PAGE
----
The Master Letters
by Bonnie Costello
Reading The Master Letters has brought to my mind what Keats described "on first
looking into Chapman's Homer:" "Then felt I like some watcher of the skies/When
a new planet swims into his ken." While the use of apostrophe -- an I addressing
an absent, intangible Thou -- is a very familiar device, it so dominates The Master
Letters that we feel we are in the presence of something entirely new. Indeed,
Brock-Broido is the first among contemporary poets to bring this celestial body
into such brilliant focus. Not even her wonderful first book, A Hunger, though
set in the same general universe of metaphysical lyric, prepares us for this bold
encounter. The title of The Master Letters and the epistolary, apostrophic form
of many of the poems pay homage to Emily Dickinson, but the poetry is no more
derivative than James Merrill's Divine Comedies can be called derivative of Dante.
Brock-Broido explains in her "Preamble" (itself a poem) that Dickinson left, along
with her fascicles of poems, three documents known as "the Master Letters." "The
letters may have been written to Samuel Bowls, or to the Reverend Charles Wadsworth.
Or they may have been to a lover, or to God." They were likely never posted. Brock-Broido's
fascination with these documents led to a series of poems which "echo formal and
rhetorical devices from Dickinson's work." But her permutations of both Speaker
and Master stretch far beyond the frame of Dickinson's three letters. Rather Dickinson,
like the many other voices entering the poem through the time-warp of italics
(never quotation marks), helps us to know what key we are in, to find the proper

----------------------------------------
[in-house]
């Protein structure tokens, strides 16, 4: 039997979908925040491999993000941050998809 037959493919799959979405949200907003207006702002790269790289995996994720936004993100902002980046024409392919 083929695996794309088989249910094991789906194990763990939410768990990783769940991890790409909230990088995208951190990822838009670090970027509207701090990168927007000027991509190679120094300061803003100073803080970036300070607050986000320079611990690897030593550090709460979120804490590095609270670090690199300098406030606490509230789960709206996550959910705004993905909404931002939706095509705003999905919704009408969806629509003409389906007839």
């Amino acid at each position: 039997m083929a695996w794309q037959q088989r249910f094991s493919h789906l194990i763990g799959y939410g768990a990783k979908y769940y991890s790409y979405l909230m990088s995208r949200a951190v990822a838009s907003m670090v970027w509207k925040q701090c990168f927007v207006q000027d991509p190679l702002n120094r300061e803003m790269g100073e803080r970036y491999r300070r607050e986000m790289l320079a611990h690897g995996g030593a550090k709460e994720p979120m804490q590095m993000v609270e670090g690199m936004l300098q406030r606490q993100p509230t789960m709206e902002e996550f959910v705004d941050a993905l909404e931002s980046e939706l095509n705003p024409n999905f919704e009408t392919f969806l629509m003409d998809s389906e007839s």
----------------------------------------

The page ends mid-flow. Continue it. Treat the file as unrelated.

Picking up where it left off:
pitch. It is a very high pitch indeed, one that will strain the ears of readers
accustomed to more soporific voices. Like Dickinson, Brock-Broido is exhausting
in her intensity and metaphoric daring. These poems do not work up to their heights,
but set themselves there. "Obsession, Compulsion," for instance, begins:
The Breath is as much of Mob as I can master, love. Steamy
The capital letters may recall Dickinson, but this is something at once more extravagant
than Dickinson, and more restrained than the work of another of its masters, Sylvia
Plath. As these lines indicate, Brock-Broido's fertile similes and metaphors do
not turn to the familiar world, or to a mythological subtext, or to the self of
the poet. Rather, they turn inward, in an infinite regress
It comes on the winter's windowglass in the shapes of the faces
Of philosophers, there Aristotle's white crown & brow blown
Like the etching of a hunting dog covering tracks in the snow
With his paws.
toward God or whatever absence answers to their call -- we might even name it